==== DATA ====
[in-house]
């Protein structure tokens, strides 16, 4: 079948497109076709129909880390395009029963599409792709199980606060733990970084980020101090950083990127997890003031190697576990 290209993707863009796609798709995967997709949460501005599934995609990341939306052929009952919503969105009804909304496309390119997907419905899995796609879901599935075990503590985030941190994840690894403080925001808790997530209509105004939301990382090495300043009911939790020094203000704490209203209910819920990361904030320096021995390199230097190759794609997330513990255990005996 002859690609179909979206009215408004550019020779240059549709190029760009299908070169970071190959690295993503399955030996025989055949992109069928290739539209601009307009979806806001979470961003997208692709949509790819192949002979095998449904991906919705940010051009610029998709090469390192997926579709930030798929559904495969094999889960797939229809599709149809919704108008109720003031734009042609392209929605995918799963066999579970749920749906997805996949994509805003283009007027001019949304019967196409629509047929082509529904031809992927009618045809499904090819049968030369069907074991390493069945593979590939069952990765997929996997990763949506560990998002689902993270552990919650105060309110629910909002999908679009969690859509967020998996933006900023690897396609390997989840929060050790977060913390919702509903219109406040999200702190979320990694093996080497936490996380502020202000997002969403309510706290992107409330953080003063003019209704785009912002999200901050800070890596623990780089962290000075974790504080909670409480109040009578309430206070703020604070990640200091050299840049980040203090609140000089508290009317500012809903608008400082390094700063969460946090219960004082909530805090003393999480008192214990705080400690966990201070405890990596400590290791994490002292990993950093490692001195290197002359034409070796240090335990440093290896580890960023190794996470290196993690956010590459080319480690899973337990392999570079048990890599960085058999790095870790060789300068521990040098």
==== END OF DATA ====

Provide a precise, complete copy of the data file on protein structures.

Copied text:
[in-house]
């Protein structure tokens, strides 16, 4: 079948497109076709129909880390395009029963599409792709199980606060733990970084980020101090950083990127997890003031190697576990 290209993707863009796609798709995967997709949460501005599934995609990341939306052929009952919503969105009804909304496309390119997907419905899995796609879901599935075990503590985030941190994840690894403080925001808790997530209509105004939301990382090495300043009911939790020094203000704490209203209910819920990361904030320096021995390199230097190759794609997330513990255990005996 002859690609179909979206009215408004550019020779240059549709190029760009299908070169970071190959690295993503399955030996025989055949992109069928290739539209601009307009979806806001979470961003997208692709949509790819192949002979095998449904991906919705940010051009610029998709090469390192997926579709930030798929559904495969094999889960797939229809599709149809919704108008109720003031734009042609392209929605995918799963066999579970749920749906997805996949994509805003283009007027001019949304019967196409629509047929082509529904031809992927009618045809499904090819049968030369069907074991390493069945593979590939069952990765997929996997990763949506560990998002689902993270552990919650105060309110629910909002999908679009969690859509967020998996933006900023690897396609390997989840929060050790977060913390919702509903219109406040999200702190979320990694093996080497936490996380502020202000997002969403309510706290992107409330953080003063003019209704785009912002999200901050800070890596623990780089962290000075974790504080909670409480109040009578309430206070703020604070990640200091050299840049980040203090609140000089508290009317500012809903608008400082390094700063969460946090219960004082909530805090003393999480008192214990705080400690966990201070405890990596400590290791994490002292990993950093490692001195290197002359034409070796240090335990440093290896580890960023190794996470290196993690956010590459080319480690899973337990392999570079048990890599960085058999790095870790060789300068521990040098």